Ice cream, baked beans, and burgers are all quintessential summer fare, but these delicious indulgences shouldn’t comprise the bulk of your warm-weather diet. Here are a few ways to encourage your entire family to eat healthy all summer long.
Add alternative ingredients
You don’t have to live by grandma’s recipe book in order to enjoy a delicious meal at sunset. Consider swapping a few ingredients in your favorite recipes to cut down on fat and calories. For instance, use cabbage instead of tortillas when making enchiladas or tacos. You can also replace ground beef with ground turkey or chicken and cool off with frozen fruit pops instead of ice cream.
There are a number of reasons why you should shop at your local CSA or farmers market before a conventional grocery store. Perhaps the most important is that food grown within 100 miles of relocation tends to retain more nutrients and is picked when ripe as opposed to being artificially ripened using ethylene gas. As an added bonus, spending your Saturday morning digging through bushel baskets of fresh produce is a fun and economical way to get the kids interested in the quality of the food they consume. The Food Revolution Network also points out that fresher food tends to taste better and the money you spend at the farmers market will support your local economy.
Go for color
Nature has made it easy to get a variety of vitamins and nutrients by color-coding fruits and vegetables. Experts say you should eat the rainbow, but what does this mean? Essentially, it’s a way to select what goes on your plate by avoiding too many of the same types of food. Orange fruits and vegetables, such as pumpkin, corn, and butternut squash, are full of beta-carotene and vitamins A and C. Green foods, including lettuce and asparagus, are often filled with fiber and contains sulfurous compounds that offer protective benefits against cancer and macular degeneration. Blues and purples – purple cabbage, blueberries, etc. – are dense in nutrition and may improve urinary tract health. Tomatoes, radishes, and chili peppers fall into the red food category and contain lycopene. Cauliflower, onions, and garlic – white foods – have pre- and probiotic properties and offer anti-inflammatory and antibacterial benefits for the body. Read more about the different benefits of each color at BodyEcology.com.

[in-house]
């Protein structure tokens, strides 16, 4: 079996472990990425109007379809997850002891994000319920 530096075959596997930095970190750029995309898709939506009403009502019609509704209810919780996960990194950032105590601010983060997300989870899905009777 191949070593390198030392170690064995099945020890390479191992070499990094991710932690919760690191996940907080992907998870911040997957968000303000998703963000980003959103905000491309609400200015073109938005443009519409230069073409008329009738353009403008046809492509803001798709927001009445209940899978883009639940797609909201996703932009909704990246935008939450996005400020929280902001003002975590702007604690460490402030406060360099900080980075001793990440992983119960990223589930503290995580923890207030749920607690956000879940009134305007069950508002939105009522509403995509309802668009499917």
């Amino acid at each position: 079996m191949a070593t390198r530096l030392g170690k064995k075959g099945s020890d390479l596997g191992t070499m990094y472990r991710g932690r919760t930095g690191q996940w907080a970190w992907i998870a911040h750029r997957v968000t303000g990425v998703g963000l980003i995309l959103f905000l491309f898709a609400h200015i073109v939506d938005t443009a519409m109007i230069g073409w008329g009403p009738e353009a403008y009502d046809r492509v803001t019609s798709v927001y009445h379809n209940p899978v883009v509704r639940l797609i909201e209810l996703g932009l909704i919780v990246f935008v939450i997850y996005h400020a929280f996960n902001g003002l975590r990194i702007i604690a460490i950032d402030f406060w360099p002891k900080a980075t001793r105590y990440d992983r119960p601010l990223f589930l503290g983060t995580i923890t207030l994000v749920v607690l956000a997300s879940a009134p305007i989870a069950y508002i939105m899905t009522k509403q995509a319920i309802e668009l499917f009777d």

Don’t focus on food
No matter what time of year it is, when people get together, food tends to be the focus. But it should not be. While eating is certainly an important part of your day, avoid using food as the centerpiece of your activities. If you focus on fun, you won’t have to sacrifice your health to have a good time. Plan your summer get-togethers after lunch and offer an assortment of healthy and refreshing appetizers instead of a full spread. Likewise, family dinners should prioritize togetherness. Plan an activity, such as a family game of badminton or walk around the neighborhood, for after your meal so you won’t be tempted to sit around the table for seconds.
Eat a few treats
One of the worst things you can do when you’re trying to stay on track – or teach kids healthy eating habits – is to completely deprive yourself and your family of the occasional indulgence. You won’t wreck your diet by hosting a dessert night once a week, and it’s perfectly okay to sneak a burger at a backyard barbecue. By limiting – but not eliminating – these types of “sometimes” foods, you will help your children develop a healthy relationship with food.
If you’re not comfortable in the kitchen, consider taking a cooking class. The University of North Carolina notes that cooking classes will not only encourage you to try new ingredients, but will also help you stay organized, which will go a long way toward creating a healthy culinary experience for your family.
Most importantly, have fun. Your goal is to create a positive relationship with food for yourself and your family, and nothing does that better than making memories while you plan and prep.
Post contributed by Dylan Foster at healthwellwise.com